For example, Sidewalk Labs, Ontario Teachers and Alphabet recently teamed up to launch an infrastructure holding company spun off from Sidewalk called Sidewalk Infrastructure Partners (SIP). They are using technology on a large scale to modernize aging urban infrastructure. SIP will support large-scale infrastructure projects and buy or take stakes in fast-growing technology companies whose proceeds are used in these projects.

How to maximize the key learnings of the innovation economy for the benefit of institutional investors and create vehicles that allow them to participate?

Here is a look at some examples in the world of innovative vehicles launched to access the innovation economy.

In Canada, they can grow them in-house. The Ontario Teachers ‘Pension Plan is launching a new investment service, Teachers’ Innovation Platform (TIP). TIP will focus on early stage venture capital and growth capital investments in companies that use technology to disrupt incumbents and create new industries. UC Regents created UC Ventures. UC Ventures is an investment vehicle designed to monetize the economic value created by the University of California through its pioneering research.

Public Sector Pension Investment (PSP), one of Canada’s largest pension plan managers, has established more than 10 private equity general partners over the past decades. SoftBank’s Vision Fund, backed by the Public Investment Fund and Mubadala, has changed the landscape for venture capital. Alaska Permanent, Wafra and RailPen have collaborated to launch a private equity seed platform.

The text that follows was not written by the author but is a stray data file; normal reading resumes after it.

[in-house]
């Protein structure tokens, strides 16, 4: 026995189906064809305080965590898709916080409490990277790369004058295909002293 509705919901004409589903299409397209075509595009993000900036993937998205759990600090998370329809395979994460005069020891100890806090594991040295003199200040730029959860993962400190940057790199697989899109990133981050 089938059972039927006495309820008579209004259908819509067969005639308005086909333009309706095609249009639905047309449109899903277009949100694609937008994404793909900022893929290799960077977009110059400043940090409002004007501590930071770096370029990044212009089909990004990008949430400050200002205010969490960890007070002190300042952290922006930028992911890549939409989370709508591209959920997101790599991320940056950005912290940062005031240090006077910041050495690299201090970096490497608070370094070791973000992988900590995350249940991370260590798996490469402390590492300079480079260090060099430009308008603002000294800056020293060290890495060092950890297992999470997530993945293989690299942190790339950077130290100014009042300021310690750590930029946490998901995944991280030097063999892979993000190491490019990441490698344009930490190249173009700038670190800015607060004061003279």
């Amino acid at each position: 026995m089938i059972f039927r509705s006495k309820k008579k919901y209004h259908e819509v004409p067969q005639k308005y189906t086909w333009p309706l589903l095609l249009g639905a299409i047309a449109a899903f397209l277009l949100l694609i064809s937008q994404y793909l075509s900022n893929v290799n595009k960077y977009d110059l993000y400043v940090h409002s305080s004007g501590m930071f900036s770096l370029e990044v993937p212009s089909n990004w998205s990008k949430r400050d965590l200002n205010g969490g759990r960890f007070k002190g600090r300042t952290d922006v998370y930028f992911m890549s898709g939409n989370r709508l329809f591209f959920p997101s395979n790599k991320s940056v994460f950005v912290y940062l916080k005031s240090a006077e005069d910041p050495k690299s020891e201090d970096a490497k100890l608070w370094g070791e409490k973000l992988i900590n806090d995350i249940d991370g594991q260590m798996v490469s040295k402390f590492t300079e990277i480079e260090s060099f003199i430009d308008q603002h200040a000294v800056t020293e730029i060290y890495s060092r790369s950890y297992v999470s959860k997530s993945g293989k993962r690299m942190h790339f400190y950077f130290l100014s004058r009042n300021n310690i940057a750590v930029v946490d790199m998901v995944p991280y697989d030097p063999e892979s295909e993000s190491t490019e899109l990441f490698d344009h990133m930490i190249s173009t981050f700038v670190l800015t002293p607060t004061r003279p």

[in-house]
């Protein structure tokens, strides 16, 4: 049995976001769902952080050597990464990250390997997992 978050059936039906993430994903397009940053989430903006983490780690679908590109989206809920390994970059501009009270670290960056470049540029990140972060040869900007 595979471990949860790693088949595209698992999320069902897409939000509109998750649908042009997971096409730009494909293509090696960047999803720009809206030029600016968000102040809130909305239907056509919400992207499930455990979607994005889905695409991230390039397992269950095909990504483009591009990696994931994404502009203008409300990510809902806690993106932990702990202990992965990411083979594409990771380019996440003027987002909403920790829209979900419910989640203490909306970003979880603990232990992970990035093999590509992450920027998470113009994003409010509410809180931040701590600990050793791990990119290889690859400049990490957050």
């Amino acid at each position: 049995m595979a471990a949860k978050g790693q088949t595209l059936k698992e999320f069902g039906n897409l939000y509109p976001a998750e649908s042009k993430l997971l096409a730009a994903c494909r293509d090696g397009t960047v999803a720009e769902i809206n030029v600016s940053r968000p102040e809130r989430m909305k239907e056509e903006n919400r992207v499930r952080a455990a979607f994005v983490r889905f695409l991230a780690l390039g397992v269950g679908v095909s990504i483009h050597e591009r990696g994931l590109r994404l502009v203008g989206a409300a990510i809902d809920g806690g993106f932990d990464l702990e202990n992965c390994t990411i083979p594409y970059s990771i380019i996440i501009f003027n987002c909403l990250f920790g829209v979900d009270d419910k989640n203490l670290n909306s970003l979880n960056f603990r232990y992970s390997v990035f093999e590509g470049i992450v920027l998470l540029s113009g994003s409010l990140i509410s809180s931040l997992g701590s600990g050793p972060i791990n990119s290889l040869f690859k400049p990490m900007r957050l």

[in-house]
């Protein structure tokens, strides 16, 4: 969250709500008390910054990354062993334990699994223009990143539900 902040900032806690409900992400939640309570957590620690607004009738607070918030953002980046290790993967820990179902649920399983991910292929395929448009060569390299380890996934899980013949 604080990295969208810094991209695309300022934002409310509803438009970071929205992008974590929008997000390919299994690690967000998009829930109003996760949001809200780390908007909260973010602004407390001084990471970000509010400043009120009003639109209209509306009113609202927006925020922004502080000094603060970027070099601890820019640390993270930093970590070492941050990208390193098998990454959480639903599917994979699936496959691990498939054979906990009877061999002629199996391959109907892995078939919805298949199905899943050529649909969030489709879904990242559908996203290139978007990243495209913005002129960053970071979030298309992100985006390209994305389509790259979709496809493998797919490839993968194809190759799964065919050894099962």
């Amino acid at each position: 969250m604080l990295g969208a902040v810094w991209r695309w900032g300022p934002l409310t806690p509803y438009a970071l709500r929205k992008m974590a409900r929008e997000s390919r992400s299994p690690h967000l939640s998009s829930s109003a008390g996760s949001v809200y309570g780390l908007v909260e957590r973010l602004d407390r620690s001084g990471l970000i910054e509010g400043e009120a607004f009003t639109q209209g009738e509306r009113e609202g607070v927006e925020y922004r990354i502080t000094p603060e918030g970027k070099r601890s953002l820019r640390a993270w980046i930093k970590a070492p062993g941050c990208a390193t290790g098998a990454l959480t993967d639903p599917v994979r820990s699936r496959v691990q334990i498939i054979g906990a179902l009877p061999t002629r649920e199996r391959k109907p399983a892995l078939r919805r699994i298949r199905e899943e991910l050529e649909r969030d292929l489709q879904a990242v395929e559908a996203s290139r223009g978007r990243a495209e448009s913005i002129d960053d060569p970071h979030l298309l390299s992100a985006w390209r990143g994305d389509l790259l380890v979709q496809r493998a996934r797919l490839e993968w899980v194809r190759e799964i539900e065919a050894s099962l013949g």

TMX Group, owner and operator of major Canadian equity exchanges, the Toronto Stock Exchange and the TSX Venture Exchange, is working with industry partners to create the Innovation Growth Fund (IGF), a new initiative designed to support Canadian start-up and innovative companies during the critical early stages of growth.

“The spirit of innovation and entrepreneurship continues to thrive in Canada as new companies with revolutionary concepts strive to redefine our country’s economic identity on the global stage,” said Lou Eccleston, Chief Executive Officer. management of TMX Group.

“TMX is a proud participant in the development of IGF, an exciting industry-led initiative designed to support Canada’s innovation economy today and into the future by connecting investors to disruptors at the cutting edge. In our role at the heart of Canada’s capital markets, we remain firmly committed to providing businesses with access to the critical growth capital they need and providing opportunities for investors to participate in that growth. “

What you need is a strategy to develop seed vehicles from scratch internally or externally and align the strategy and incentives of talented people with the goals of your own organization.

What happens if you don’t? Like Wayne Gretzky, the innovation economy is like the hockey puck. As an investor, you want to be where the puck goes.

Dana Hollinger contributed to this report.

Dana hollinger is Managing Director of ABG Advisory and previously served on the CalPERS Board of Directors, the ICGN Board of Directors and the Women’s Board of Directors of the JFK School of Government at Harvard.

Jackson eisenpresser is CEO of ABG Advisory and previously served as Director of Principal and Advisory Strategies at Tony Blair Associates.